-Dean

Last edited by RedBarchetta; 05-16-2006 at 06:39 PM..
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Old 05-21-2006, 09:53 AM
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Thanks for the kind words Dean and Woodsy!! Congrats on your new car Aron. Eric certainly has a terrific track-record of statisfied customers and it sounds like he's just added one more to the list.

Have fun with your new car!!
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Old 05-21-2006, 01:55 PM
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I'm running AN-12 lines for all connections, the Canton cannister oil flter and thermostat and Rob Frink's remote oil adapter. Seems to be working well with oil pressure at 50-55# during normal operation. Hasn't been warm enough for the t-stat to kick in and send oil to the cooler. The Canton t-stat seems to pass oil very well. This is much better unit than most of the other t-stats that I evlaluated and read about.
The cooler is an Earl's piece of the same size as the stock SPF unit but with AN-12 fittings.
I had all of these pieces and an Accusump before Rob's filter / cooler switch was available or I would have gone with Rob's setup.
I can only second the great reviews of Rob's work. Great machining, clean simple design.
Running on the track and ambient temps of about 80f you will need the cooler. With the cooler in place I run up to 120c; I wouldn't chance track time w/o the cooler.
Jim SPF 1855
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Old 05-21-2006, 02:32 PM
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Default Oil temps in Superformance Cobras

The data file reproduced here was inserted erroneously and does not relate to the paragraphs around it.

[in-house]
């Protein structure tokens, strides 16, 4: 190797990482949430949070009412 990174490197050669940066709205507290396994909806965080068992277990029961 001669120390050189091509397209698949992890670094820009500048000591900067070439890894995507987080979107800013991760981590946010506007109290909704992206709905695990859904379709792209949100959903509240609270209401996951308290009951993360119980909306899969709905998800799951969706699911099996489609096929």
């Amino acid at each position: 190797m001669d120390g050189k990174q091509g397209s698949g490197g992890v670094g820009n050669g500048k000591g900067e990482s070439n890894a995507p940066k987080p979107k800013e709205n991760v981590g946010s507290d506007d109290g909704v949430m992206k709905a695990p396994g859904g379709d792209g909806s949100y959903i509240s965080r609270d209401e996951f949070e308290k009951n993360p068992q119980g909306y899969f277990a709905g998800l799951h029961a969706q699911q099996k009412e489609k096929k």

One thing I've noticed in all the conversation about oil temps in our cars is the mention of not enough heat in the oil at cruising speeds. With the standard electric gauges that have only a 90 sweep in the needle it's almost impossible to tell exactly how much heat is in the oil when the engine is running, as the needle barely moves a 32nd of an inch off the peg when cruising. I'd have to agree that oil temps do tend to spike up (around 230 degrees) when running the standard SPF set up on track and usually tend to stay well below that when running on the street. I intend to modify my system to run larger 12AN lines but, BEFORE I do any of that, I also plan to install 270 sweep gauges so I can get a more accurate reading of what is actually occuring to the system's oil temperature in the car at speed. Since Stewart-Warner does not make any 270 degree sweep electric gauges, those of you trying to adhere to some sense of authenticity will have to switch to SW's Bourdon tube "mechanical" gauges. This is an easy swap and looks even better in the instrument panel. (keep the electric gauge and plug it into the transmission for more data) If you'll check out the historical photos from "the era" you'll also note that many of the factory racers converted from the 2 1/16" gauges to the 2 5/8" gauges...much easier to read! Especially if the gauges are all "clocked" so the needles point stright up when all the temps are normal. Generally speaking the water and oil temps should rise and fall together as speed increases. If you find that water is staying in the 190 range and oil is going to 230 when you track the car you'd better think about modifying your oil cooling system. No problem here for guys who keep it on the streeet but if you track your car it's a good idea to know where your temps are! Badger